As regular readers know, I’m working my way through Zola’s Rougon-Maquart cycle in the recommended reading order, so The Sin of Father Mouret should be my next Zola However, I’m waiting on my preferred translation to come from a second-hand bookshop in America, so I decided to read Thérèse Raquin in the meantime. (This early novel of Zola’s has the added advantage of being listed in 1001 Books You Must Read Before You Die, a reading project that I have sadly neglected this year.)
Thérèse Raquin was Zola’s first big success, and judging by the publicity promising splendides illustrations presumably as racy the one on the poster, the good folk of Paris were under no illusions about the novel. Sales were helped along, no doubt, by outraged criticism in Le Figaro by ‘Ferragus’ who called it ‘putrid literature’. According to the introduction by Andrew Rothwell, the translator of this new edition from Oxford World’s Classics, Ferragus was the nom de plume of author Louis Ulbach and there is some suspicion that Zola put him up to it so that he could generate further interest in the novel by writing a rebuttal. (All publicity is good publicity, eh?) For the good folk of the 21st century, however, inured as we are to unhealthy preoccupation with lust, corpses and decay, Thérèse Raquin isn’t regarded as disgusting and immoral … and … an outrage against good taste. Rather, it’s regarded as a milestone in the development of Zola’s ambitions to use fiction to comment on society.
In 1001 Books it’s included – although it is not the best of Emile Zola’s novels – because
it is precisely the properties of uncertainty and of extravagance that make Thérèse Raquin a significant novel. In it we see one of the most important novelists of the nineteenth century struggling with his form, seeking not without desperation, to transform the novel into the social scalpel he so devoutly believed it could be. (1001 Books You Must Read Before You Die, 2006 edition, p. 163)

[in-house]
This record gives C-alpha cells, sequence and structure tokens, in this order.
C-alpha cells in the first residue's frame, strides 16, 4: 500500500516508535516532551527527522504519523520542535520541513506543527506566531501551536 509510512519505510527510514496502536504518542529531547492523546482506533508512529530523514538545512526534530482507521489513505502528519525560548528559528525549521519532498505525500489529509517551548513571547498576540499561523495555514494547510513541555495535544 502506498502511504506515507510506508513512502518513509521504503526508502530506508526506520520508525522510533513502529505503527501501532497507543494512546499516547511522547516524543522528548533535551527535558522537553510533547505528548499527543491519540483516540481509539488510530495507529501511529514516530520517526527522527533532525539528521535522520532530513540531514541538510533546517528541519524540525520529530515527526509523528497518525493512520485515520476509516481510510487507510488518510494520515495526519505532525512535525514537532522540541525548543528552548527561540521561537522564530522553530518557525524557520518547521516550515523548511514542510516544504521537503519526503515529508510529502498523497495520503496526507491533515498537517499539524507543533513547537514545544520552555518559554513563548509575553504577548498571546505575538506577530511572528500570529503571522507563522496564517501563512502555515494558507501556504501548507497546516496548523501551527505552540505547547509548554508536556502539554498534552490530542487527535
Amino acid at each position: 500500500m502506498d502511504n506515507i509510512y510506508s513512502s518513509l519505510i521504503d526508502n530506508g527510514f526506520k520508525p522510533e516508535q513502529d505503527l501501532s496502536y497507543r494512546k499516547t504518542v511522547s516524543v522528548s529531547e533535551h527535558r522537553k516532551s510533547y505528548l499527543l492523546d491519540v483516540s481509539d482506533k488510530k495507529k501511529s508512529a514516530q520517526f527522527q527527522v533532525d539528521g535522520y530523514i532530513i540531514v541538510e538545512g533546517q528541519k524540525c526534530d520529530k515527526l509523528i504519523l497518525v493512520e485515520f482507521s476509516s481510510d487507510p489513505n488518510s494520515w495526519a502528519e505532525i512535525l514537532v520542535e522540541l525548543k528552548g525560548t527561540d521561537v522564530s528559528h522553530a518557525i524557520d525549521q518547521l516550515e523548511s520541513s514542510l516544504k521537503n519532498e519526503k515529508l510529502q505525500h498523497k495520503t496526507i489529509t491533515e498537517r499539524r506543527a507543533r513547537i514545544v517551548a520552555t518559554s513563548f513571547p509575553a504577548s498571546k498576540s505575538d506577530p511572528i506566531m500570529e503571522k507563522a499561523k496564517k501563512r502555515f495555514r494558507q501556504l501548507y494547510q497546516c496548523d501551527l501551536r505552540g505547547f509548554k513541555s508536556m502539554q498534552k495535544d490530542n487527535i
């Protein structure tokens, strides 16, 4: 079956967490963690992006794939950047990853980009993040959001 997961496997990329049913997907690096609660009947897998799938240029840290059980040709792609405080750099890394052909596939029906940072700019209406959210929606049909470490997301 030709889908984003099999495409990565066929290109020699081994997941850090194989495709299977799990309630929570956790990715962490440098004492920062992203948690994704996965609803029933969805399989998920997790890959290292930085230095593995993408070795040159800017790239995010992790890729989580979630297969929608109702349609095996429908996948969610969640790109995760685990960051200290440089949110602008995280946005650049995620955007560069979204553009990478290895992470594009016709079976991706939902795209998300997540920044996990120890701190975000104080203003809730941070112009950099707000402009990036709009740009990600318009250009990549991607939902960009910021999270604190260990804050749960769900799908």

All well and good, but how does it read on its own terms? Well, it limps a little towards the end, but it’s still a powerful evocation of the psychological effects of guilt. Like Dostoyevsky’s Crime and Punishment it explores the mental anguish arising from murder, showing how the adulterous couple Thérèse and Laurent can never realise the happiness they hoped for because they are tormented by guilt.
Zola paints their claustrophobic mental state in a gloomy, morbid Paris. The Raquins live in an apartment above their haberdashery in a narrow, dark arcade, paved with yellowish flagstones, worn, uneven, permanently exuding an acrid-smelling damp and covered by a right-angled glass roof black with grime. It gets a pallid light in summer, but on foul winter days or foggy mornings, the glass casts nothing but darkness on the sticky flags beneath, a vile and murky darkness. (p. 7) The central characters are held captive in this dingy atmosphere with only a few other equally lugubrious settings: the murky Seine, where the murder takes place; Laurent’s dismal workplace and grubby studio; and most repulsive of all, the morgue.
There are very few characters – only old Mrs Raquin; her doomed son Camille; her niece Thérèse and her opportunistic lover Laurent; and the Thursday night visitors to the house: Grivet, an ancient employee who works with Camille; and the dim-witted police commissioner Michaud, his son Olivier and daughter-in-law Suzanne. (Oh yes, there is also the Raquins’ cat called François, which is imbued with vengeful behaviours by Laurent. But I thought it just behaved like a typical cat.) Consistent with Zola’s beliefs about temperament defining behaviour, the adulterous couple behave as their smouldering amoral passions dictate, and they do not change, which tests the tension and the realism that the novel aims to achieve. The reader knows that they are doomed, it’s just a question of how Zola resolves their fate.
The novel works despite its limitations because Zola is such a brilliant wordsmith. He elicits a sense of shocked awe in the reader when Laurent and Thérèse hatch their plans. Laurent’s obsessive visits to the morgue are revolting. Camille’s constant presence in the couple’s fateful marriage is palpable, and the horror of old Mrs Raquin’s impotent discovery of their duplicity is unforgettable.
Thérèse Raquin is gripping reading, all the more so because for all its flaws it heralds Zola’s mastery of the French Naturalist Movement.
Not to be missed!
Cross-posted at ANZ LitLovers
Author: Émile Zola
Title: Thérèse Raquin
Publisher: Oxford World’s Classics, OUP (Oxford University Press), 2008
Source: review copy courtesy of OUP